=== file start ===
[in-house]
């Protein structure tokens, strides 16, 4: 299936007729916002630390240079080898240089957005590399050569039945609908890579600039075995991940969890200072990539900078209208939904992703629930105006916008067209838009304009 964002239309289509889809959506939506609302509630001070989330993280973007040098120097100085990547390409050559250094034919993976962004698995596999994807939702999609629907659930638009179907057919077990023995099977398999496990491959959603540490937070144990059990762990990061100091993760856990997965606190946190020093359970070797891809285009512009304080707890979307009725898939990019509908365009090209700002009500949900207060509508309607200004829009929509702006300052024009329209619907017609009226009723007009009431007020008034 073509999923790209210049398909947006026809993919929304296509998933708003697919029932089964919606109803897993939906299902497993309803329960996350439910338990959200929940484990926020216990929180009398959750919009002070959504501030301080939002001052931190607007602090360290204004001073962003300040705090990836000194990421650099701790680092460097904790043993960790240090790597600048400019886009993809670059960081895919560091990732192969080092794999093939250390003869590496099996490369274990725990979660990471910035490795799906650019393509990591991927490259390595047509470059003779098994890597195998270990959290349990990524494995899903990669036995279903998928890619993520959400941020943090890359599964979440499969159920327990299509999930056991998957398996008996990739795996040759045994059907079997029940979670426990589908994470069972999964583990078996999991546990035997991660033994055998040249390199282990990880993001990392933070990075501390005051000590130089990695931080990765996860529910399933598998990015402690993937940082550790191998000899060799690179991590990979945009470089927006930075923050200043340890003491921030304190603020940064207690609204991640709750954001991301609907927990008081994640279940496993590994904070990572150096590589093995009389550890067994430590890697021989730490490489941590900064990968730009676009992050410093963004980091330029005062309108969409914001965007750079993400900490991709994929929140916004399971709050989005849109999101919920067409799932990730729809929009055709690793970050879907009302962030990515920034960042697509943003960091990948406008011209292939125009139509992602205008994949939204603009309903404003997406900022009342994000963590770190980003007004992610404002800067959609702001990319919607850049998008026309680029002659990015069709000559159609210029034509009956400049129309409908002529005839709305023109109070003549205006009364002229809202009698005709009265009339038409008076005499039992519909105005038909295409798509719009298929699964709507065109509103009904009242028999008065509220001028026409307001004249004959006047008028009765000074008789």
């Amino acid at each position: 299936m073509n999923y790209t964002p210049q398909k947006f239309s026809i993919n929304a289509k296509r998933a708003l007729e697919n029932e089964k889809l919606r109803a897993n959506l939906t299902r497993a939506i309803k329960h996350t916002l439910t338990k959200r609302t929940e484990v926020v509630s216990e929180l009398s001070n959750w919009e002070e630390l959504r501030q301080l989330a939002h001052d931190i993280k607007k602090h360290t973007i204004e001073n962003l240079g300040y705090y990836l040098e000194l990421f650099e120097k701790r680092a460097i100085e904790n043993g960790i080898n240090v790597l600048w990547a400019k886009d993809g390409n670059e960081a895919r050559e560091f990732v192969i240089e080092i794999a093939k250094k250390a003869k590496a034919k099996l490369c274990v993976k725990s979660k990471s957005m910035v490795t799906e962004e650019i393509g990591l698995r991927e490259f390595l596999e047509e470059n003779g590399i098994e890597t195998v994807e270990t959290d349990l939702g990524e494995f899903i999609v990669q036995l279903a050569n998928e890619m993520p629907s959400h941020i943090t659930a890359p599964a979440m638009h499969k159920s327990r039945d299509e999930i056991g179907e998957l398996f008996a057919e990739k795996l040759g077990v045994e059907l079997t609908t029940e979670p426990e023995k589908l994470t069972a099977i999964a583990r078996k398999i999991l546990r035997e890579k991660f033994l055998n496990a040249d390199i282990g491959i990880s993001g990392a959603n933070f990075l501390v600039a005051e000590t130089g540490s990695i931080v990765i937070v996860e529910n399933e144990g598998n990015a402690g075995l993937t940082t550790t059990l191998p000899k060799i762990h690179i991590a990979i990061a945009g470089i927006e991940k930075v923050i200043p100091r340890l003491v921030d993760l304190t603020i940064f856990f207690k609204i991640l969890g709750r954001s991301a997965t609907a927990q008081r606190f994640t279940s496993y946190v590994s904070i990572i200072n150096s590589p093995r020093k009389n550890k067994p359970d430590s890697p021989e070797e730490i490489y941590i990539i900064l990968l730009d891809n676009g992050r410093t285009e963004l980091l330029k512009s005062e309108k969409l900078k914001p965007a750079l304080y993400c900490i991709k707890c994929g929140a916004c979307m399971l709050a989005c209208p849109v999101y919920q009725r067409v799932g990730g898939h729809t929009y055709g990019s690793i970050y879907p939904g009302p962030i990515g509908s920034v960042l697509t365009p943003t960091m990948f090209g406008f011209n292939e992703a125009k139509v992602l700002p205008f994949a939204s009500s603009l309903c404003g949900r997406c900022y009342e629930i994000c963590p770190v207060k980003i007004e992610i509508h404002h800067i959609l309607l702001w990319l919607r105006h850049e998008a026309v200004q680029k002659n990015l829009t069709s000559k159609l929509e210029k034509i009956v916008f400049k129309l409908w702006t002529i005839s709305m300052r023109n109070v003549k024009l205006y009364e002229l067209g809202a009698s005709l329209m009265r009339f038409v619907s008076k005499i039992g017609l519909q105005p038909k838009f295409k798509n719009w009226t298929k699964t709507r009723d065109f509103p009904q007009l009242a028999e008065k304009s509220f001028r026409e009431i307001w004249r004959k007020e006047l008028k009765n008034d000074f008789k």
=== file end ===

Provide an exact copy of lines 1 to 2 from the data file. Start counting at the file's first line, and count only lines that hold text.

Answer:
[in-house]
């Protein structure tokens, strides 16, 4: 299936007729916002630390240079080898240089957005590399050569039945609908890579600039075995991940969890200072990539900078209208939904992703629930105006916008067209838009304009 964002239309289509889809959506939506609302509630001070989330993280973007040098120097100085990547390409050559250094034919993976962004698995596999994807939702999609629907659930638009179907057919077990023995099977398999496990491959959603540490937070144990059990762990990061100091993760856990997965606190946190020093359970070797891809285009512009304080707890979307009725898939990019509908365009090209700002009500949900207060509508309607200004829009929509702006300052024009329209619907017609009226009723007009009431007020008034 073509999923790209210049398909947006026809993919929304296509998933708003697919029932089964919606109803897993939906299902497993309803329960996350439910338990959200929940484990926020216990929180009398959750919009002070959504501030301080939002001052931190607007602090360290204004001073962003300040705090990836000194990421650099701790680092460097904790043993960790240090790597600048400019886009993809670059960081895919560091990732192969080092794999093939250390003869590496099996490369274990725990979660990471910035490795799906650019393509990591991927490259390595047509470059003779098994890597195998270990959290349990990524494995899903990669036995279903998928890619993520959400941020943090890359599964979440499969159920327990299509999930056991998957398996008996990739795996040759045994059907079997029940979670426990589908994470069972999964583990078996999991546990035997991660033994055998040249390199282990990880993001990392933070990075501390005051000590130089990695931080990765996860529910399933598998990015402690993937940082550790191998000899060799690179991590990979945009470089927006930075923050200043340890003491921030304190603020940064207690609204991640709750954001991301609907927990008081994640279940496993590994904070990572150096590589093995009389550890067994430590890697021989730490490489941590900064990968730009676009992050410093963004980091330029005062309108969409914001965007750079993400900490991709994929929140916004399971709050989005849109999101919920067409799932990730729809929009055709690793970050879907009302962030990515920034960042697509943003960091990948406008011209292939125009139509992602205008994949939204603009309903404003997406900022009342994000963590770190980003007004992610404002800067959609702001990319919607850049998008026309680029002659990015069709000559159609210029034509009956400049129309409908002529005839709305023109109070003549205006009364002229809202009698005709009265009339038409008076005499039992519909105005038909295409798509719009298929699964709507065109509103009904009242028999008065509220001028026409307001004249004959006047008028009765000074008789």